The University of New Mexico-Gallup branch campus recently hosted a two-day meeting of the New Mexico Legislature’s interim Indian Affairs Committee during which the chancellor of the branch campus delivered an update on projects and programs in the works.
UNM-Gallup Chancellor Sabrina Ezzell opened her presentation by welcoming members of the committee to the Gallup campus and thanking them for their hard work and continued support of higher education each year. Ezzell noted that she has been serving as chancellor for a little longer than a year, so she experienced working closely with the Legislature for the first time during the 2023 session.
“I’ve been so impressed with the amount of work that goes into what you do,” Ezzell said. “So, I’m thanking you from the bottom of my heart for helping the people of McKinley, Cibola and San Juan counties.”
Better serving Native American students
One development in particular from Ezzell’s presentation captured committee members’ attention while also spurring suggestions and challenges from lawmakers.
Ezzell shared that earlier this summer, UNM-Gallup applied for a five-year, $3 million grant from the Native American-Serving Non-Tribal Institutions (NASNTI) Program.
Eligible institutions are defined as non-tribal colleges or universities that have an undergraduate enrollment of 10% or more Native American students. With its close proximity to the Navajo Nation and Pueblo of Zuni, UNM-Gallup serves a population that is made up of 68% Native American students.
Ezzell said that if UNM-Gallup is awarded the NASNTI grant, the money would be used to create a Native American Student Center where students would have access to resources such as academic advisement, career services, and case management for basic needs coordination. The money would also be used to hire a center director and a case manager.
“The priorities of the program are to improve Native American students’ social, emotional, academic and career development by creating a positive, inclusive and identity-safe climate,” Ezzell said. “Another grant priority supports projects that increase post-secondary access, affordability, completion and success.”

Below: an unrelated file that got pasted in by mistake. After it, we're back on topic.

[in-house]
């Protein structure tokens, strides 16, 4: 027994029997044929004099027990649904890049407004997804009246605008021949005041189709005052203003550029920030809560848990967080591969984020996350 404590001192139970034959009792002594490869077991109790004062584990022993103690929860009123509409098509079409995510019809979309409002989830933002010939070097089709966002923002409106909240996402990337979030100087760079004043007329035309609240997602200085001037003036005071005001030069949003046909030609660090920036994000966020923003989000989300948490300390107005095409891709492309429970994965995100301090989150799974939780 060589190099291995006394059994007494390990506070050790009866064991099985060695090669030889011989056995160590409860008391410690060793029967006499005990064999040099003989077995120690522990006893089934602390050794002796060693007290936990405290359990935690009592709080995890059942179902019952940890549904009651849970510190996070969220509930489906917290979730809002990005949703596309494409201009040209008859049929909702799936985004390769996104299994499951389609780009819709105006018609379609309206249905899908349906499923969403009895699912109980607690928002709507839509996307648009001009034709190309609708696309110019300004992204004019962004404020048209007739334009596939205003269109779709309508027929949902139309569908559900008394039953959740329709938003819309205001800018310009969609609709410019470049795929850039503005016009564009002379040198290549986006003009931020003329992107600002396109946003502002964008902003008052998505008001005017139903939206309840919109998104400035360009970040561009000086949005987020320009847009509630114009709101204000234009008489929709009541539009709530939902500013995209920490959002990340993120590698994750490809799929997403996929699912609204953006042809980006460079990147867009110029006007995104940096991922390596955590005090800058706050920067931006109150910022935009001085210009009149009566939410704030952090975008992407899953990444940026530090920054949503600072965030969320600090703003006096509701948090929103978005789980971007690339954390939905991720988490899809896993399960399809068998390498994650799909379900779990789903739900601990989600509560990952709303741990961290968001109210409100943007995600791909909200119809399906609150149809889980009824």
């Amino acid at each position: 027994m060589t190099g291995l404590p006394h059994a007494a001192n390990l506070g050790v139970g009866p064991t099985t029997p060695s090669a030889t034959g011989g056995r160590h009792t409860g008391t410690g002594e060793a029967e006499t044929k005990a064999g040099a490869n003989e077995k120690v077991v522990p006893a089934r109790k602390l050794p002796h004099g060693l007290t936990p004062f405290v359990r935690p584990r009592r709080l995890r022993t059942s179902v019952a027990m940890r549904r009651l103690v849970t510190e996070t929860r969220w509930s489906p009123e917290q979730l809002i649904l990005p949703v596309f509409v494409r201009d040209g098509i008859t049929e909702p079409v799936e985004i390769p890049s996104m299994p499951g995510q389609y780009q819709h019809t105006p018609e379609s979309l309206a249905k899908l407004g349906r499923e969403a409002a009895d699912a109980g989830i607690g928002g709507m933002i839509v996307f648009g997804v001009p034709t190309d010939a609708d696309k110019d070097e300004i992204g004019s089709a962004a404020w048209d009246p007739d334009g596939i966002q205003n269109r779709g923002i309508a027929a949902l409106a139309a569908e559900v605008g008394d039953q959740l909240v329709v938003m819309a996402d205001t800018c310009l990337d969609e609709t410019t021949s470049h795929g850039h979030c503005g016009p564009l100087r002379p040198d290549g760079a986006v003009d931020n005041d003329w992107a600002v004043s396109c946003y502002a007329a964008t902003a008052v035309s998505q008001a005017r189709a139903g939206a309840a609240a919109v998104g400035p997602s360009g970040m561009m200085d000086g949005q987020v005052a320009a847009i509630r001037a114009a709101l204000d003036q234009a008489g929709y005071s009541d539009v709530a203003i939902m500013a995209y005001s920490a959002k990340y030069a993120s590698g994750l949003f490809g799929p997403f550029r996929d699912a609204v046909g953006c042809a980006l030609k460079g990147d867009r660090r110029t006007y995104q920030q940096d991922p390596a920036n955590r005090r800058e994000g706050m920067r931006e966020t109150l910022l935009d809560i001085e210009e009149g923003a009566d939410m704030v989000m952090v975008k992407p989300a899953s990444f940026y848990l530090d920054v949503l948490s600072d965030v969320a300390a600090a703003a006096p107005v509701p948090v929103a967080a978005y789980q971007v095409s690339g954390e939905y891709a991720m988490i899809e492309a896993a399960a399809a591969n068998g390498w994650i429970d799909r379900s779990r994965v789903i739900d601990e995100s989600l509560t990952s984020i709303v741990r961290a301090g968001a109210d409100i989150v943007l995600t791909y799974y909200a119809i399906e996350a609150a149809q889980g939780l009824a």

Ezzell said the grant awards are expected to be announced in September, so UNM-Gallup is anxiously awaiting the results.
Finding long-term financial support
State Rep. Patty Lundstrom, D-McKinley County, noted that grant-funded programs tend to be successful for a few years but face the risk of failing when their funding runs out.
To prevent that from happening, Lundstrom suggested requesting set-aside monies from the Higher Education Funding Formula to provide long-term support for initiatives similar to the Native American Student Center for UNM-Gallup and other schools throughout the state.
“These grants are great, but at the end of the day, the programming has to continue, and I’m happy to help with it,” Lundstrom said.
State Sen. Benny Shendo, a Democrat who represents Bernalillo, McKinley, Rio Arriba, San Juan and Sandoval counties, echoed Lundstrom’s statement about grant funding being temporary.
“You’re going to have your soft dollars to create a case manager and a center director when, in my mind, that should be the core of this institution’s work using I&G (instruction and general) dollars,” Shendo said.
Shendo said he previously worked for UNM in Albuquerque and visited the Gallup campus 15 years ago at the request of the former director to address how to better serve Native American students. However, Shendo said the dynamic in Gallup has not changed since then.
“I’m not going to hold back anymore because we keep doing this, creating programs … on soft dollars while the money is there,” he said. “Yet, we don’t use any of our own instructional dollars to create this so they have permanency.”
Shendo challenged Ezzell as chancellor and asked her what she’s willing to do to keep the Native American Student Center going beyond the five-year grant period.
Ezzell later responded that she agreed with Shendo.
“I was kind of surprised we (UNM-Gallup) had not applied (for the grant in the past),” she told the committee. “I agree that it should have been something in the I&G funding, but at least we can get the funding started and figure out a way to maintain it, so I think it’ll be beneficial if we get that grant.”
Native language preservation and revitalization